Living With Animals: 4th Of July

By Hope Bidegainberry on June 28, 2019
Dog muzzle closed eyes jack russell terrier against the sky with fireworks. Safety of pets during fireworks concept

Admitting my dislike of this coming weekend’s holiday is not a political statement. Nope. It is entirely a pro-animal statement based on the obvious fact that this is going to be a lousy weekend for animals in America. Sure, I’m a child of the 1960s: I don’t think of “bombs bursting in air” as reason to celebrate. But this is not about philosophy. It’s about noise.

When cats hear loud noises, special muscles in the middle ear squeeze to help muffle the noise and protect the inner ear. A fine adaptation when you turn the TV up too loud but scant protection from booming fireworks. Dogs not only hear sound more acutely than do humans, they also hear noises both much higher and lower than we do: those screeching and stomach-vibrating explosions are torture. Sudden, loud noise is a source of misery for both dogs and cats. Not only are they made miserable by the sounds of firework (which can actually cause damage to the inner ear) but the startle effect is often terrifying. Add the light show, and it’s as if the world has suddenly become a fierce predator and there’s no safe place to hide. That’s why many humane societies find themselves with a whole lot of extra animals come July 5th, with dogs breaking down fences and cats jumping through windows to escape from what must seem unescapable.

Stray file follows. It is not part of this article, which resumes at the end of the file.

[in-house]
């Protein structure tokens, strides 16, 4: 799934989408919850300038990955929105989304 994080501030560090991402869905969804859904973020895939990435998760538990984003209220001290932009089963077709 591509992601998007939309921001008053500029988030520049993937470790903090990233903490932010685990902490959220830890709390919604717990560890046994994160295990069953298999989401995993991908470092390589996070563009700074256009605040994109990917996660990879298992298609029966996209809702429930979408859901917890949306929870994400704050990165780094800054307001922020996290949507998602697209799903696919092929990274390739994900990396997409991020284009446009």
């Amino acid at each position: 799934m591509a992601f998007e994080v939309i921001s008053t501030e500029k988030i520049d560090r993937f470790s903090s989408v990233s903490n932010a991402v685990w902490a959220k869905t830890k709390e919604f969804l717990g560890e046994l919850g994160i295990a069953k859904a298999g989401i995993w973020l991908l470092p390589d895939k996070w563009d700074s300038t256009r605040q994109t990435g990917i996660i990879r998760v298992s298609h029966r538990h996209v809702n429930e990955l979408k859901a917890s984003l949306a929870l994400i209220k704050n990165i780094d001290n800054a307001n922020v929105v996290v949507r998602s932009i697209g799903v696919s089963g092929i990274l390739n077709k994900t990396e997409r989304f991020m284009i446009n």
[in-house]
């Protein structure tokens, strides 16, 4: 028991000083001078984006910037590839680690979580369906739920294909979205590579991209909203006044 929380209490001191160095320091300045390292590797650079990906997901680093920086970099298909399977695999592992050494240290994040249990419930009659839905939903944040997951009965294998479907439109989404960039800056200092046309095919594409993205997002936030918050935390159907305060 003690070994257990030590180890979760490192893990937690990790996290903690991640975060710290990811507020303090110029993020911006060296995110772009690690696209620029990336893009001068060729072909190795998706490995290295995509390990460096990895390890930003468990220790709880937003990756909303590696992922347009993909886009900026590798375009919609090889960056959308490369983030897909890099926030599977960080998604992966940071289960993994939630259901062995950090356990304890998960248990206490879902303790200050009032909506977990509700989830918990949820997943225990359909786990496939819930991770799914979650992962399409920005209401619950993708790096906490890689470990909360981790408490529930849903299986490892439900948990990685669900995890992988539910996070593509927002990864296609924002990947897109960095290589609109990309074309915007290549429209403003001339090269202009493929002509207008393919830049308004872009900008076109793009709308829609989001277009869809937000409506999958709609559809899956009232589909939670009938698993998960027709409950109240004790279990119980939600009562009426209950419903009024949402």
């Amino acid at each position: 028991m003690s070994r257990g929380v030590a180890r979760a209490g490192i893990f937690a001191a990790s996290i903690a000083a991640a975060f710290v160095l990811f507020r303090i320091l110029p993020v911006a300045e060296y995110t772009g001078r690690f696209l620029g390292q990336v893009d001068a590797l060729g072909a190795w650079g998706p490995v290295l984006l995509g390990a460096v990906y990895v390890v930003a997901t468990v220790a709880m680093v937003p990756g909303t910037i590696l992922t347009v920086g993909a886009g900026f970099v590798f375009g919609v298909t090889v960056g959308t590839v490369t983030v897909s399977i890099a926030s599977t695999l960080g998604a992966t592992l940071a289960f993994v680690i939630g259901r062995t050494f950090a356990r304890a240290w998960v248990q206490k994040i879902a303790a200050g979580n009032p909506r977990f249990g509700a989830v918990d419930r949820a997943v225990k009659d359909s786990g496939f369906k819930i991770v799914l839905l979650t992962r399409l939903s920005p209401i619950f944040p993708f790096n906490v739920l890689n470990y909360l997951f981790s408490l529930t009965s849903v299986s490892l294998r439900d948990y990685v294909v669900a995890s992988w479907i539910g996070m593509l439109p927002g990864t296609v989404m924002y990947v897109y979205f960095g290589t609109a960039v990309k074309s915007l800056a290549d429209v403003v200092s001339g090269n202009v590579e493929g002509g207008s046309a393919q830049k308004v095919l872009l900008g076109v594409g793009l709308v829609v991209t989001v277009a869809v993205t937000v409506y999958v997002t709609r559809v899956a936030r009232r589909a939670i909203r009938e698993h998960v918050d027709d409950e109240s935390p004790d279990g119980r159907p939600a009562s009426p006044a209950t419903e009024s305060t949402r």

Short of packing up the pets and getting out of town to your yurt deep in the high desert of New Mexico (doesn’t that sounds nice?) you really can’t fully protect your animals, but there are some steps to consider. Stay home with your pets. Keep them indoors long before and after the expected blasting. Turn on some mind-numbing music or TV show, distracting by its dullness rather than contributing to the volume. Dim the lights or drop the window shades, and reach deep into your patience if you find pee on the floor. If you know your animal is supersensitive to scary events, this is a good time to talk with your veterinarian about a possible prescription. As for wildlife, offer them your best wishes for getting through this unharmed. Like I said, not my favorite holiday.

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